Stifel GMP analyst Justin Keywood delivered an update to clients on Monday on Canadian specialty pharma company Cipher Pharmaceuticals (Cipher Pharmaceuticals Stock Quote, Chart, News, Analysts, Financials TSX:CPH), with the analyst dropping his target on the stock amid further uncertainty surrounding one of its assets.
Oakville, Ontario-based Cipher Pharmaceuticals holds a portfolio of commercial and early-to-late-stage products primarily in the hospital drug field. The company manages clinical development through regulatory approval and marketing on products in Canada and, through partners in the US and South America.
Cipher announced Friday after market close an arbitration ruling in its dispute with Bausch Health over Trulance, an oral tablet approved by Health Canada for the treatment of irritable bowel syndrome with constipation in adults. The dispute was announced last January when Cipher received a Notice of Termination from Bausch with respect to its License, Development and Commercialization Agreement on Trulance, with Bausch saying that Cipher breached provisions of the agreement.
The arbitration ruling found Cipher to be in breach of a commercialization contract and ordered the company to turn over the Canadian Drug Identification Number (DIN) for Trulance immediately. The ruling also said Cipher is to pay $240,000 to Bausch related to unpaid invoices, with additional awarded amounts potentially to follow from a subsequent stage of the arbitration process.
In the January 15 announcement, Cipher said it has impaired US$5.4 million in intangible assets as a result, including about US$5 million paid upfront for Trulance and certain milestones.
“Although we are disappointed with the results of this arbitration it is important to note that Trulance was not currently being marketed or generating revenue for Cipher,” said Craig Mull, Interim CEO, in the press release. “Despite this news, we remain committed to driving profitability, strengthening the balance sheet and looking for the right opportunities for growth.”
Cipher’s share price had been rallying over the first two weeks of January but then dropped 21 per cent in trading on Monday after the announcement. Once valued at upwards of $18 per share in late 2014, CPH has spent the past two years in the $0.80 to $1.40 range and finished 2020 down 38 per cent.
On the arbitration announcement, Keywood had this to say in his note: “Trulance could have been a material product for CPH but has not been commercially launched, and we did not model in any contributions, given the legal dispute. However, there remains uncertainty on the final amount that CPH may be liable for as the result of the arbitration and the broader business strategy still remains unclear.”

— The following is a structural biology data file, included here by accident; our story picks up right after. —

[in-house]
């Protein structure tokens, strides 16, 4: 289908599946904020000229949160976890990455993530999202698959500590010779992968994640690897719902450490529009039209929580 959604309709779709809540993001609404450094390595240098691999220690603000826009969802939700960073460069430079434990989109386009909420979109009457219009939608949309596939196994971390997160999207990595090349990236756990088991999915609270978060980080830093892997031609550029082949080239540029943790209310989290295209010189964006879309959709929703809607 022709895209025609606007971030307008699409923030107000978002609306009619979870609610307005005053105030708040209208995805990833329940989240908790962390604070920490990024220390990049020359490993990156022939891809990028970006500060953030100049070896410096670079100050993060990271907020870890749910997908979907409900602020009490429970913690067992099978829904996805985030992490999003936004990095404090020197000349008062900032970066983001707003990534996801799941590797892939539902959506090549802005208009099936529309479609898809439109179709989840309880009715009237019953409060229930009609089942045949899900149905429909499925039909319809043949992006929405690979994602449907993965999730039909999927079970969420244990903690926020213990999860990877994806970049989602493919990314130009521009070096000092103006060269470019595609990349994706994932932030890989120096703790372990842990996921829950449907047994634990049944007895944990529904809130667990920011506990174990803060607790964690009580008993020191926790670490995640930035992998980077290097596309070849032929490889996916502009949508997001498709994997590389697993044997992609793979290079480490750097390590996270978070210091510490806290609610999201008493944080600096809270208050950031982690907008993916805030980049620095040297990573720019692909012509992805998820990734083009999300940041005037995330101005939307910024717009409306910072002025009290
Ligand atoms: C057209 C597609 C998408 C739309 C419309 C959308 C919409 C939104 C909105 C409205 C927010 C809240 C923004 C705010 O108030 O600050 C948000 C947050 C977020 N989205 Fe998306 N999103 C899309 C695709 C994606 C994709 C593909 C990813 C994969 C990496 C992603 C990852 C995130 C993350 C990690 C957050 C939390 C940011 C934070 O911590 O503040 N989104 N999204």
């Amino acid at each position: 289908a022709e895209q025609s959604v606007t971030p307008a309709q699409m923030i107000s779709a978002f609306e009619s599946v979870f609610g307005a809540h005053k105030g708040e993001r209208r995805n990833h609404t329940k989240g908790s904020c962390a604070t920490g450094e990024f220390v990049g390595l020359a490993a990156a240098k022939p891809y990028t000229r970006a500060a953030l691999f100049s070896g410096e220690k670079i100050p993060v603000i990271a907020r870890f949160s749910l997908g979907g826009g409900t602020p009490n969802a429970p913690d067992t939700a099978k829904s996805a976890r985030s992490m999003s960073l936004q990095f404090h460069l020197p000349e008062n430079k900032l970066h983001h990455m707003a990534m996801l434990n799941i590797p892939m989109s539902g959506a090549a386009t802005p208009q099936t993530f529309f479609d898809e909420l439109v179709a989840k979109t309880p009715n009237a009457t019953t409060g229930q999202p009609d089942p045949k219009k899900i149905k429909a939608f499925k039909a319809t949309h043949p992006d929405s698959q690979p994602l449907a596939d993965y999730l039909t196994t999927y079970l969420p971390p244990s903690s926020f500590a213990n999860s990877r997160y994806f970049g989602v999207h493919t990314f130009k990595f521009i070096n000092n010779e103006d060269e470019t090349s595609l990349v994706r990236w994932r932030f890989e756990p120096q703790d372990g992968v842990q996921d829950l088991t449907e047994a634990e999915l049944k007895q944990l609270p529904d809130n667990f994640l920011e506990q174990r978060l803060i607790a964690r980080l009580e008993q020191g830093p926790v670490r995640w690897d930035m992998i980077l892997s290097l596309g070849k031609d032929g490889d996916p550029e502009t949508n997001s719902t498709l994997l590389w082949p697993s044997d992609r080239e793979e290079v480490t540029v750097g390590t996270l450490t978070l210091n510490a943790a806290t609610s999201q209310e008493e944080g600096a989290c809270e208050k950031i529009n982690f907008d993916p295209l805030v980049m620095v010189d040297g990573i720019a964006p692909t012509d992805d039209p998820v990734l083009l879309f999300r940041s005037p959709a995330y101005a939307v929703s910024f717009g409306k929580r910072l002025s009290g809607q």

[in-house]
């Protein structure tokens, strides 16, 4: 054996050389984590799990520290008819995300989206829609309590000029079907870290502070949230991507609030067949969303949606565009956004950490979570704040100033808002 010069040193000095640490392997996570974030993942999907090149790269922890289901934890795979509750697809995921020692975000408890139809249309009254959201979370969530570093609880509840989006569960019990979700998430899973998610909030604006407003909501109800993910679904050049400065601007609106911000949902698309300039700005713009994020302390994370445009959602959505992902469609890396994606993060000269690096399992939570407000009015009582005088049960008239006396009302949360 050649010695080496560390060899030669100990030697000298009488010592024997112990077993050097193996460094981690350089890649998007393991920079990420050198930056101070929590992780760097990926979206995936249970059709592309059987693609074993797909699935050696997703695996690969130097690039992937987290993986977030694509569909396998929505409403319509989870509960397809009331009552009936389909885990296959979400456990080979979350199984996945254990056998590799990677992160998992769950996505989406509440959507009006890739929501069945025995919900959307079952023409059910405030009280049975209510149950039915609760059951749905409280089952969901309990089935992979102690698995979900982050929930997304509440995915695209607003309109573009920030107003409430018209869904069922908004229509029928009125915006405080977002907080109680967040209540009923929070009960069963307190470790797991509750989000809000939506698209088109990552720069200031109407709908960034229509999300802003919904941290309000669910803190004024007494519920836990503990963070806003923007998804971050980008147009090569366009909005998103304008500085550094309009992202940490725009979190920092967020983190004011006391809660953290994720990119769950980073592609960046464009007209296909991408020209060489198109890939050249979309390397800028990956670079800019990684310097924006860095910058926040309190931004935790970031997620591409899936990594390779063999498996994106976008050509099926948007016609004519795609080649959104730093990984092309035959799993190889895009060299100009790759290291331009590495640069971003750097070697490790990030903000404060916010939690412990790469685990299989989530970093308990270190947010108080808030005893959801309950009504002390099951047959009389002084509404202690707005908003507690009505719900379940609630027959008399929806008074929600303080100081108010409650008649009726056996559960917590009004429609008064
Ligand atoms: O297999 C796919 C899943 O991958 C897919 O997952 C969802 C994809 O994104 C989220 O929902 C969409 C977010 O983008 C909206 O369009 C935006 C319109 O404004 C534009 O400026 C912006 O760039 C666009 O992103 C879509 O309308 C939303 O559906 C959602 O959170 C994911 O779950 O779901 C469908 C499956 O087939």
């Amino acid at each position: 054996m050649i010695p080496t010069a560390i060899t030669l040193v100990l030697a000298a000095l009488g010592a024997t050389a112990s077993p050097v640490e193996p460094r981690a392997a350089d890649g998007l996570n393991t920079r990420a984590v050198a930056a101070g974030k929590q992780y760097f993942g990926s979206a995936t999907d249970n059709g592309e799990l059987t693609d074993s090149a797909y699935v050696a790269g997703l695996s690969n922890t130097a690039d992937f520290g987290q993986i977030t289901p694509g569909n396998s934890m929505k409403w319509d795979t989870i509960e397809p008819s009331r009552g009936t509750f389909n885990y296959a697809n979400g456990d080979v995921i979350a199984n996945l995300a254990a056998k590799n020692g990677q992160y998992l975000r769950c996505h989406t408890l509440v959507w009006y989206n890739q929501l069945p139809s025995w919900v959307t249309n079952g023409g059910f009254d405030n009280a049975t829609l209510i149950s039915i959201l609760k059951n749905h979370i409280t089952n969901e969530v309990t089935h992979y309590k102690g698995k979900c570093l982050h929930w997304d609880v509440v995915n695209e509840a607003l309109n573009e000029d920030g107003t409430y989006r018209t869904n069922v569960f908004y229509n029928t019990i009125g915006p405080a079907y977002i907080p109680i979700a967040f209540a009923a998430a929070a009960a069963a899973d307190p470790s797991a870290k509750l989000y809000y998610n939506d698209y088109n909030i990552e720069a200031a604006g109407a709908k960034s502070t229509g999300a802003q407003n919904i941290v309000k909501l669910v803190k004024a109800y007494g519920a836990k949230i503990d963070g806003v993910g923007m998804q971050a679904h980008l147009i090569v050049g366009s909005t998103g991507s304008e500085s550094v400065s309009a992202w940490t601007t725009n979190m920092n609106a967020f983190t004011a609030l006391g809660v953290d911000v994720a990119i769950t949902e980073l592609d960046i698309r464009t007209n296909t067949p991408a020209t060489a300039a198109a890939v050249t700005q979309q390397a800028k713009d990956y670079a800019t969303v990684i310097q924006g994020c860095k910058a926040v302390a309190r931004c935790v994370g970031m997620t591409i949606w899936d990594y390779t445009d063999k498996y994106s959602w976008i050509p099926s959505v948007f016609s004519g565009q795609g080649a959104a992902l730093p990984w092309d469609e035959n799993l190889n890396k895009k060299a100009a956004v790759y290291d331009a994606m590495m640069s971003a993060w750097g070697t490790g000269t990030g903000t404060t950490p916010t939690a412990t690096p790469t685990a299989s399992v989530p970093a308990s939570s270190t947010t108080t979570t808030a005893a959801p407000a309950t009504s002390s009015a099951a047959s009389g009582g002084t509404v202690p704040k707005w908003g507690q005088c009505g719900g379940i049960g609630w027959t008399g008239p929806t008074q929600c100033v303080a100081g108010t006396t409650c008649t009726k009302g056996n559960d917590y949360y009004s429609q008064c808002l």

“[Cipher’s] business has gone through iterations but has generated good near-term profit and cash flow, along with reducing debt. However, the outlook remains highly uncertain with a declining royalty asset and still a transitionary strategy, resulting in our conservative view and rating,” Keywood said.
With the update, Keywood has maintained his “Hold” rating and decreased his target price from C$1.00 to C$0.85, which at press time represented a projected 12-month return of 3.6 per cent. Keywood said his target stems from a 3.5x multiple of his 2021 EBITDA estimate versus a 4x multiple prior and noted, “Our well below average target multiple accounts for the high uncertainty in the business model and potential greater liability related to the arbitration ruling.”
As for his forecast, Keywood is calling for Cipher to generate 2020 revenue and EBITDA of $19.7 million and $11.8 million, respectively, and 2021 revenue and EBITDA of $12.7 million and $5.0 million, respectively. (All figures in US dollars except where noted otherwise.)
Cipher last reported earnings on November 12, 2020, where the company’s Q3 featured revenue of $4.9 million compared to $5.8 million a year earlier. Cipher attributed the drop to a decrease in licensing revenue, which went from $3.6 million a year ago to $2.9 million for the three months ended September 30, 2020.
Licensing revenue in the United States for Cipher’s acne medication Absorica went from $2.6 million a year ago to $2.3 million, while product revenue went from $2.2 million to $2.0 million, with the Canadian version of its acne drug Epuris taking in $1.8 million in revenue compared to $1.9 million a year earlier.
At the end of the third quarter, Cipher had $4.7 million in cash and $1.7 million drawn from a credit facility, which was subsequently paid off at the end of October. Also over the quarter, Cipher bought 30,000 of its shares for cancellation under an NCIB.
In its third quarter update, Cipher management said it has received encouraging results from proof of concept studies related to its tattoo program and has identified a lead candidate compound, with planning underway for the next focused preclinical animal study. On its nail fungus program, Cipher said it’s in continuing discussions with development partner Moberg, who has said it has developed a proprietary formulation that can deliver a higher concentration of active drug content to the nail bed than competing products on the market. On Alitretinoin, Cipher’s drug for severe hand eczema, the company said it’s continuing to evaluate the market potential for the product.
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